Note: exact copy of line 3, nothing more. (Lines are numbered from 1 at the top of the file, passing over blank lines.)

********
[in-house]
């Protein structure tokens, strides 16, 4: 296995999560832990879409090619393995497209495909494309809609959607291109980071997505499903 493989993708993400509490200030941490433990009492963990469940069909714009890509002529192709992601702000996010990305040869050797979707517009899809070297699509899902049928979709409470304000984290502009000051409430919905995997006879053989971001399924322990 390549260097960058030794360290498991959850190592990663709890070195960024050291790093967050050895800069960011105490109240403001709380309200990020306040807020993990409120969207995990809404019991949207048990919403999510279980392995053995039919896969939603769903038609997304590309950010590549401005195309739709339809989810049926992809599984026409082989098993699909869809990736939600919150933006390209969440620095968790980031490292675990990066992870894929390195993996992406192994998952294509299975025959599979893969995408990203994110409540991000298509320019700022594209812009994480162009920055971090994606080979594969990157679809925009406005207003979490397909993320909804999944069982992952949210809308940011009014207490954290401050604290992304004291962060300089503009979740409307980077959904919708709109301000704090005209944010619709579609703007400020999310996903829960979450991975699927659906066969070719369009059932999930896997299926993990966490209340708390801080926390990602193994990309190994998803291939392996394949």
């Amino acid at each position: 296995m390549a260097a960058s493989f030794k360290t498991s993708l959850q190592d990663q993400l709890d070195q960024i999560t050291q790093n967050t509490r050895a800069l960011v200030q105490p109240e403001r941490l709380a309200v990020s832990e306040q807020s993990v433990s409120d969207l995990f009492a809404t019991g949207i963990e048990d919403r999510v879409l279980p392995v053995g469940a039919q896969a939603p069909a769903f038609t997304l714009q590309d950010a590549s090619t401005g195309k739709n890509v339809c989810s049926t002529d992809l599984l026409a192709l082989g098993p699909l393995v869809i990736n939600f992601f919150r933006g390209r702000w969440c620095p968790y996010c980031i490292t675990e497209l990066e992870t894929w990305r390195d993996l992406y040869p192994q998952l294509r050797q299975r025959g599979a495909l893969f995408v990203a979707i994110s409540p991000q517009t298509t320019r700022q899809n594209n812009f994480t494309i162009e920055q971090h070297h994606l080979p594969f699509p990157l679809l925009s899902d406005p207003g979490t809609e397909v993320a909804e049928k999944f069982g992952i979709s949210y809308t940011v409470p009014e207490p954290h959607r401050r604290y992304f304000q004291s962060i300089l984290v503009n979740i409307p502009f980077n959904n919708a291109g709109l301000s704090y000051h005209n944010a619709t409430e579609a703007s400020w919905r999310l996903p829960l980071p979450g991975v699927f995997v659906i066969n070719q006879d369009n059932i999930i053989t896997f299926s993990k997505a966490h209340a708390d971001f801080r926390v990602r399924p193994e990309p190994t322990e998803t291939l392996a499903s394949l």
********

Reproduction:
């Amino acid at each position: 296995m390549a260097a960058s493989f030794k360290t498991s993708l959850q190592d990663q993400l709890d070195q960024i999560t050291q790093n967050t509490r050895a800069l960011v200030q105490p109240e403001r941490l709380a309200v990020s832990e306040q807020s993990v433990s409120d969207l995990f009492a809404t019991g949207i963990e048990d919403r999510v879409l279980p392995v053995g469940a039919q896969a939603p069909a769903f038609t997304l714009q590309d950010a590549s090619t401005g195309k739709n890509v339809c989810s049926t002529d992809l599984l026409a192709l082989g098993p699909l393995v869809i990736n939600f992601f919150r933006g390209r702000w969440c620095p968790y996010c980031i490292t675990e497209l990066e992870t894929w990305r390195d993996l992406y040869p192994q998952l294509r050797q299975r025959g599979a495909l893969f995408v990203a979707i994110s409540p991000q517009t298509t320019r700022q899809n594209n812009f994480t494309i162009e920055q971090h070297h994606l080979p594969f699509p990157l679809l925009s899902d406005p207003g979490t809609e397909v993320a909804e049928k999944f069982g992952i979709s949210y809308t940011v409470p009014e207490p954290h959607r401050r604290y992304f304000q004291s962060i300089l984290v503009n979740i409307p502009f980077n959904n919708a291109g709109l301000s704090y000051h005209n944010a619709t409430e579609a703007s400020w919905r999310l996903p829960l980071p979450g991975v699927f995997v659906i066969n070719q006879d369009n059932i999930i053989t896997f299926s993990k997505a966490h209340a708390d971001f801080r926390v990602r399924p193994e990309p190994t322990e998803t291939l392996a499903s394949l």